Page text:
WASHINGTON – Continuing his work to help make sure law students who take out taxpayer-backed student loans are in a position to pay back the loans, Sen. Chuck Grassley is continuing to ask the American Bar Association (ABA) about the quality of its accreditation of the nation's law schools.
"The organization's inadequate response to my letter raised additional questions that merit drilling down further," Grassley said. "For example, the taxpayers are on the hook for any defaulted student loans. The American Bar Association seems confident that students will be able to pay back their loans, yet also acknowledges uncertain job prospects for lawyers. It's important to examine this further and try to reconcile these statements."
Grassley wrote to the ABA on July 11, citing a news report that the organization was out of compliance with 17 regulations that the federal Department of Education requires accreditation agencies to meet. An advisory committee found issues of noncompliance including failing to consider student-loan default rates in assessing programs; having no set policy for handling student complaints; and not having a standard for job placement by its member institutions. The ABA responded on July 20. Finding the response inadequate, Grassley sent a second letter this week.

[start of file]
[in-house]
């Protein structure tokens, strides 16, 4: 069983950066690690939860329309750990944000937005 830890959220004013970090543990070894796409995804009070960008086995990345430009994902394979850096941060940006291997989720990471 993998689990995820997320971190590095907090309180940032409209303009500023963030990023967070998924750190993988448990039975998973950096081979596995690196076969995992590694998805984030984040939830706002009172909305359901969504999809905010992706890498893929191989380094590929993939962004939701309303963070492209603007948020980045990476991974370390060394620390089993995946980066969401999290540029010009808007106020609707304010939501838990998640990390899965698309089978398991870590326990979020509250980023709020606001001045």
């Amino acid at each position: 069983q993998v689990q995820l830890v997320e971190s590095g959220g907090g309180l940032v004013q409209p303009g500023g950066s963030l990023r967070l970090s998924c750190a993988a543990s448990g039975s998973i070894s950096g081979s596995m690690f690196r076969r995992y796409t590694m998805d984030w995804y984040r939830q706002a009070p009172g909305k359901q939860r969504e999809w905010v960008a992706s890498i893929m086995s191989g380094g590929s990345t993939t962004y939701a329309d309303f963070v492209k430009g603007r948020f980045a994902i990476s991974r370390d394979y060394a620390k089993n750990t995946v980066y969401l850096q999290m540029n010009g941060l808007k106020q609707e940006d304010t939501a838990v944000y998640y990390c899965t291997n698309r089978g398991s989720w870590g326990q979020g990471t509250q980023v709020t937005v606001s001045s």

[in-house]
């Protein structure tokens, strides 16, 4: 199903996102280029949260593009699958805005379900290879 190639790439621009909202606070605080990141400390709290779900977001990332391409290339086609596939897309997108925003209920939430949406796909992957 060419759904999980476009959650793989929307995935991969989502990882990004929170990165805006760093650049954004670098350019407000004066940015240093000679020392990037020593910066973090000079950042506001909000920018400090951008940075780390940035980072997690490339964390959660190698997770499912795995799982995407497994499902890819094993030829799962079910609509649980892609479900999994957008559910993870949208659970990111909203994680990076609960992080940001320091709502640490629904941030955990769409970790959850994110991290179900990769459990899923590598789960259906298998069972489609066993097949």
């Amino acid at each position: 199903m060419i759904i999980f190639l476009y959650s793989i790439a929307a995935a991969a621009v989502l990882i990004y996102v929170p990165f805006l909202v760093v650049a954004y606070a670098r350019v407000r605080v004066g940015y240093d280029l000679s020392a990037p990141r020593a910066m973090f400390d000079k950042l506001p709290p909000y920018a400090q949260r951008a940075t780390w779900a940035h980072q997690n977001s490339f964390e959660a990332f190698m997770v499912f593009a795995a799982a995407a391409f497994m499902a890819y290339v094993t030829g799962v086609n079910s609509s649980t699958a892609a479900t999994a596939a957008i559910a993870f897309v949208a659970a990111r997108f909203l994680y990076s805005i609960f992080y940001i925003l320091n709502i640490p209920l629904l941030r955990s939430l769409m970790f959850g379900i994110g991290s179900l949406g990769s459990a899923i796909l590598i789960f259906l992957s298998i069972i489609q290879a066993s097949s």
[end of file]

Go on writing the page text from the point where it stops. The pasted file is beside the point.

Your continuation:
The federal government estimates that it will make 24.3 million loans totaling $116.4 billion to students and their parents for higher education, including graduate studies, this year alone. The outlook for legal careers is uncertain, raising concerns about whether law school loan default rates will increase.
"Law school accreditation is like a Good Housekeeping Seal of Approval," Grassley said. "The accreditation implies that the accrediting agency did its homework on behalf of the students who will indebt themselves to attend and on behalf of the taxpayers who made their loans possible. As Ranking Member of the Senate Judiciary Committee, and as an advocate for taxpayers, I'm asking the American Bar Association to account for its work."